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NIST 800-171 and NIST 800-53 are two key publications outlining cybersecurity requirements for government agencies, contractors, and subcontractors. However, figuring out how to comply with the guidelines recommended in these long publications from the National Institute of Standards and Technology can be overwhelming. It’s no surprise that many people have questions about what these publications are and what cybersecurity measures they recommend.
We’ll get to some commonly asked questions about NIST 800-171 and NIST 800-53. But first, let’s look at some common questions about the data that many of NIST’s compliance standards were designed to protect – CUI.
The U.S. government defines CUI as “information that requires safeguarding or dissemination controls pursuant to and consistent with applicable law, regulations, and government-wide policies but is not classified under Executive Order 13526 or the Atomic Energy Act, as amended.” That’s a long way of saying that CUI, or Controlled Unclassified Information, is data that while not classified, is still sensitive enough to require protection. This could mean anything from a government contract to plans for an aircraft carrier.
A wide variety of companies can be entrusted with CUI. Generally, government contractors use this type of data, but many companies may have data that falls under the CUI umbrella without realizing it.
CUI is broken into 20 different categories, with these organization and index groupings broken into numerous subcategories. A look at these categories, listed below, may give you greater insight into whether or not your organization deals with CUI.
NIST SP 800-171 is special publication outlining the steps that organizations should take to protect CUI. These protocols should be adopted by any government contractor or subcontractor that uses CUI.
All organizations using CUI must align with the protocols outlined in NIST 800-171. This could mean government agencies, government contractors, and government subcontractors. Whether you realize you’re using CUI or not, you’re still responsible for implementing these compliance standards.
NIST 800-171 regulations were outlined to protect CUI and prevent data breaches that could compromise that CUI. If you fail to implement these cybersecurity protocols, your organization, and you personally, could face serious consequences like five or six-figure fines, and even jail time. Fines this high could cripple your business. You could also face consequences if you work with a subcontractor who fails to comply with NIST standards.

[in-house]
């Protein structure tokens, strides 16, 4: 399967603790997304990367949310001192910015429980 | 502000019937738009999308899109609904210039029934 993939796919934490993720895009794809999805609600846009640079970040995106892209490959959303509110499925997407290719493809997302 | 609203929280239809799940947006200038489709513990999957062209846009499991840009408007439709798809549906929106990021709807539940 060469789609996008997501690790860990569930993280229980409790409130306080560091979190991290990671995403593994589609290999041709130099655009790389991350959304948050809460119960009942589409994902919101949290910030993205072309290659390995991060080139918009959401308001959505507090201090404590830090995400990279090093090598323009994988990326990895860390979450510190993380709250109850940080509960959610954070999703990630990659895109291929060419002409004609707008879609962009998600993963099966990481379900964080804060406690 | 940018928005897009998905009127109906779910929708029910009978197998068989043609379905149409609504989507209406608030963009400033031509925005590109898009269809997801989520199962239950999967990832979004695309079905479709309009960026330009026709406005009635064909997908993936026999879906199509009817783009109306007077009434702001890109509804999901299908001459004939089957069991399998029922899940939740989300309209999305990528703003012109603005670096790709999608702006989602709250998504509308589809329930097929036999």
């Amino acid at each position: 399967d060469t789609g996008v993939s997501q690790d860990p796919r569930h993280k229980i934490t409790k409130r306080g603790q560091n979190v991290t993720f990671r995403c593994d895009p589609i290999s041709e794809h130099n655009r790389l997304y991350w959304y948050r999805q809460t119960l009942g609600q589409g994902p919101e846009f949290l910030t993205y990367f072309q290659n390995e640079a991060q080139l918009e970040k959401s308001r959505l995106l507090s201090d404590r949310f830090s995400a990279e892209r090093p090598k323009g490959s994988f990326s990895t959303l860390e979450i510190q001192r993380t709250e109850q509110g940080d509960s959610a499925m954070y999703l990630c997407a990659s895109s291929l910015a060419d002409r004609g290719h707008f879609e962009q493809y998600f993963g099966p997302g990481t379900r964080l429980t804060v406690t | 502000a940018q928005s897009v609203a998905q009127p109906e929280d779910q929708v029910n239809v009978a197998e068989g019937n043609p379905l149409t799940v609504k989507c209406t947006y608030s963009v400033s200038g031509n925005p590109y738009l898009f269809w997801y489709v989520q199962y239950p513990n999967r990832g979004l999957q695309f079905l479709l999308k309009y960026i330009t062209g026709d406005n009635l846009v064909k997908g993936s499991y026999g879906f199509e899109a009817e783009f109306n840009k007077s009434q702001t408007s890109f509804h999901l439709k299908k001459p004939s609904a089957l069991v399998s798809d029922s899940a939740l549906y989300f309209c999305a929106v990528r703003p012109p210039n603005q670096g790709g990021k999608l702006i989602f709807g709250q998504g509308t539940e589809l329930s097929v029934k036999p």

The best way to comply with NIST standards is to familiarize yourself with the different cybersecurity measures outlined in this special publication. NIST organizes compliance steps into 14 different cybersecurity categories:
Each category includes different steps you should take to protect your data. In addition to familiarizing yourself with the publication, you can also adopt a secure file sharing solution, ideally one that offers NIST compliance measures. This type of solution will protect your data with security measures that meet NIST requirements.
This special publication outlines the security measures that should exist in any information solution used by organization housing government data. The goal of NIST 800-53 is to ensure all information solutions housing classified and sensitive data have the appropriate data security measures in place.
While both of these publications share a similar goal of keeping data secure, they provide guidelines focused on two different areas to accomplish that goal. NIST 800-171 focuses on how CUI is handled and the measures that should be in place to ensure it is handled appropriately. NIST 800-53 instead focuses on the information solutions storing classified data and what security measures these solutions should have in place to ensure data is protected.
NIST 800-53 provides an organized list of features information solutions should have and policies that should be in place to ensure data is secure. Similar to the cybersecurity categories outlined in NIST 800-171, these control families offer guidelines organizations can follow to ensure you’re maintaining compliance.
The 18 control families outlined in NIST 800-53 are:
Multiple steps that can be taken and features that should be implemented to ensure the information solutions you’re using are compliant with NIST 800-53 are outlined under each of these control families.
In the same way that reading and becoming familiar with NIST 800-171 can help you comply with that set of regulations, you can use the same strategy when it comes to NIST 800-53 compliance. Before you can meet data security requirements, you have to understand what is required.
It is also your responsibility to choose cloud service providers that meet these requirements. One place to start is with a secure file sharing solution, especially one that complies with both NIST 800-171 and 800-53 policies. You will feel confident that the solution you’re using meets the appropriate security standards and your CUI is adequately protected.
Do you want additional help with your cybersecurity compliance efforts? Download this DFARS checklist now.
Founder of Sharetru (Formerly FTP Today) and a respected voice in secure file transfer and Internet protocols. A software and IT geek since a young age, Martin has successfully led his companies through the digital age by spotting market niches and filling them with quality IT services.
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